What Does Christian Manhood Look Like? (Part 2)

In last week’s post, I wrote about the first two principles of Christian manhood as developed by Robert Lewis; there are two more. Here are the four principles:

  • A real Christian man rejects passivity
  • A real Christian man accepts responsibility
  • A real Christian man leads courageously
  • A real Christian man expects the greater reward

It has always taken courage to be a leader, and that has probably never been truer than it is today. At the heart of leading is something contrary to the way most Americans think, and that is servant leadership. The Lord Jesus Christ modeled servanthood for us, and that is how we are to lead. My wife says that any Christian wife is happy to be led by a husband who leads as a servant. Obvious examples include a husband who helps around the house and who spends time with the kids. I think another aspect of leading courageously is thinking outside the box. Here are some examples of courageous servant leadership. Some are from my own life, and some are from the lives of other men.

  • A man has a job offer that would mean a substantial salary raise, but it would also require moving his family to a place where they know nobody. After consulting with his wife and kids, he decides to reject the offer because no one wants to move and because he realizes that the only reason to have considered it anyway is more money.
  • Christmas is approaching, and a man and his wife know a struggling single mom with three kids. As the couple are talking with the single mom, the man glances questioningly at his wife, and she nods her head. The man tells the single mom that he and his wife would like to buy Christmas presents for her and her kids. She breaks down in grateful tears.
  • A man and his wife have the desire to introduce their kids to another specific culture, so he decides to use his connections to get a summer contract working in that country even though it will be a money-losing proposition because of transportation costs. He and his family spend the summer there, and the kids are so enraptured that the family does the same thing three years later.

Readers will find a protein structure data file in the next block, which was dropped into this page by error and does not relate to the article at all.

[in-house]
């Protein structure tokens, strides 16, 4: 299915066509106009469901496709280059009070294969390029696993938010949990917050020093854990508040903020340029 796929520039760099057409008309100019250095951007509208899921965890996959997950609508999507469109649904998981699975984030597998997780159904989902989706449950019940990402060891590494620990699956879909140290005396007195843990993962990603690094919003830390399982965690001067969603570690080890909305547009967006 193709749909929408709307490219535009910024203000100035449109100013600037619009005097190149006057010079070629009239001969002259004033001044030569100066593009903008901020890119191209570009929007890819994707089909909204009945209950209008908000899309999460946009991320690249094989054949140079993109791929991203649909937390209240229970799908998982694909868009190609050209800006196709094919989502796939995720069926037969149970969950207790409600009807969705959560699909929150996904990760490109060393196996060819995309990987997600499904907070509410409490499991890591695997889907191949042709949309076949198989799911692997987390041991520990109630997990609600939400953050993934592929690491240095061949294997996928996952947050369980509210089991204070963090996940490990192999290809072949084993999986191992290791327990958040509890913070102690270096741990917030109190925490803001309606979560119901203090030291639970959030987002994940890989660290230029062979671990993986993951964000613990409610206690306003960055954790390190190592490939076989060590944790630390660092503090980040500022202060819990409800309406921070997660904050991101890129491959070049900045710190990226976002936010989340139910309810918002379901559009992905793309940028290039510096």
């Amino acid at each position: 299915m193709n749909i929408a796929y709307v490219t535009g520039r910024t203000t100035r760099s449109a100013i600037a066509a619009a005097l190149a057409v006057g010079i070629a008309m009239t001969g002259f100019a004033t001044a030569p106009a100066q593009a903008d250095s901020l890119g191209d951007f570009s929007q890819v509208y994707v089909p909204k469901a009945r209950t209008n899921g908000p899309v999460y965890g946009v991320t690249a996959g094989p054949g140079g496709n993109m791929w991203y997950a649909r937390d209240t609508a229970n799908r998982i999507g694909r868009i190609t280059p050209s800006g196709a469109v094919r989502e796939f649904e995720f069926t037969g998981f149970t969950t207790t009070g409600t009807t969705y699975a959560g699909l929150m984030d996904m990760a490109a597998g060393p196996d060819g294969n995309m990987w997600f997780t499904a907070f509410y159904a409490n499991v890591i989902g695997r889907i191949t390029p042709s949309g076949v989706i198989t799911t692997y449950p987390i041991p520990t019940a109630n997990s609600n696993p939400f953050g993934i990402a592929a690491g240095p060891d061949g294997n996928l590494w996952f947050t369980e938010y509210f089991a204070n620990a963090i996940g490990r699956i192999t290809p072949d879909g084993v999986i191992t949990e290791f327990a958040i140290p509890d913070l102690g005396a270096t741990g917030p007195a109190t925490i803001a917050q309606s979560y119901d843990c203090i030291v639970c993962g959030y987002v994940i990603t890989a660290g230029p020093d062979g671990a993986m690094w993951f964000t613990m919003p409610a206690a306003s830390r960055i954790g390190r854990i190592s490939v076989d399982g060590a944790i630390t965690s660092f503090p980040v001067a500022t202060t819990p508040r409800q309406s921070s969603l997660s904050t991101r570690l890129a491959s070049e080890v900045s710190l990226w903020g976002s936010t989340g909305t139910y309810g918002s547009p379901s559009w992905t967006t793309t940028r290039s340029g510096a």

• A man’s wife cheats on him, and they get divorced. The man gets custody of their two kids, and a few years later he starts seeing someone. After receiving counsel from other men, he decides not to pursue a possible second marriage until his kids are grown.

The fourth principle of Christian manhood, expecting the greater reward, is the one that I initially had trouble wrapping my mind around. Then I realized that it has to do with motivation for the other three. In other words, as a Christian man, the fundamental reason that I strive to reject passivity, accept responsibility, and lead courageously is that I expect the greater reward, which is God’s reward. I want His approval more than anyone’s. I remember a time when my wife had arranged for herself, our kids, and another mom and her kids to take a day trip, and I just didn’t feel like going. Thus, my initial answer was “No,” and my wife was OK with it. However, I sensed that the Holy Spirit was not OK with it, so I decided to go. Sometime during the course of the day trip (which I enjoyed!), I felt God’s smile; in other words, I had decided to do what He wanted, and I got the reward.

In his book Raising a Modern-Day Knight, Robert Lewis writes about the power of ceremony. Right after my son graduated from high school, a friend of mine and I decided to hold a manhood ceremony for my son and his, who had also just graduated from high school. We invited some close friends, and all of us older men welcomed these two young men into the circle of manhood. Each of us said something about manhood that we had prepared ahead of time, and each “new man” received a certificate of manhood. This ceremony was at least as meaningful to us older men as it was to the two young men.

When my son was in high school (this was before the manhood ceremony), there was an incident that in our family lore is known as “the stove trays whodunit.” My wife noticed that the stove trays had been washed, and she asked me if I had done it; nope. Then she asked my daughter; nope. Our son was not home at that moment, but it was obvious he was the “culprit.” My wife said, “The men in this family are awesome!” Later I told my son about what she had said, and he smiled from ear to ear.

I don’t tell these stories to boast; my family can tell you that I am far from being a perfect man! The same is true of my son. However, if a man lives by these principles of manhood, he will receive great blessings, both in this life and the next.

2 thoughts on “What Does Christian Manhood Look Like? (Part 2)

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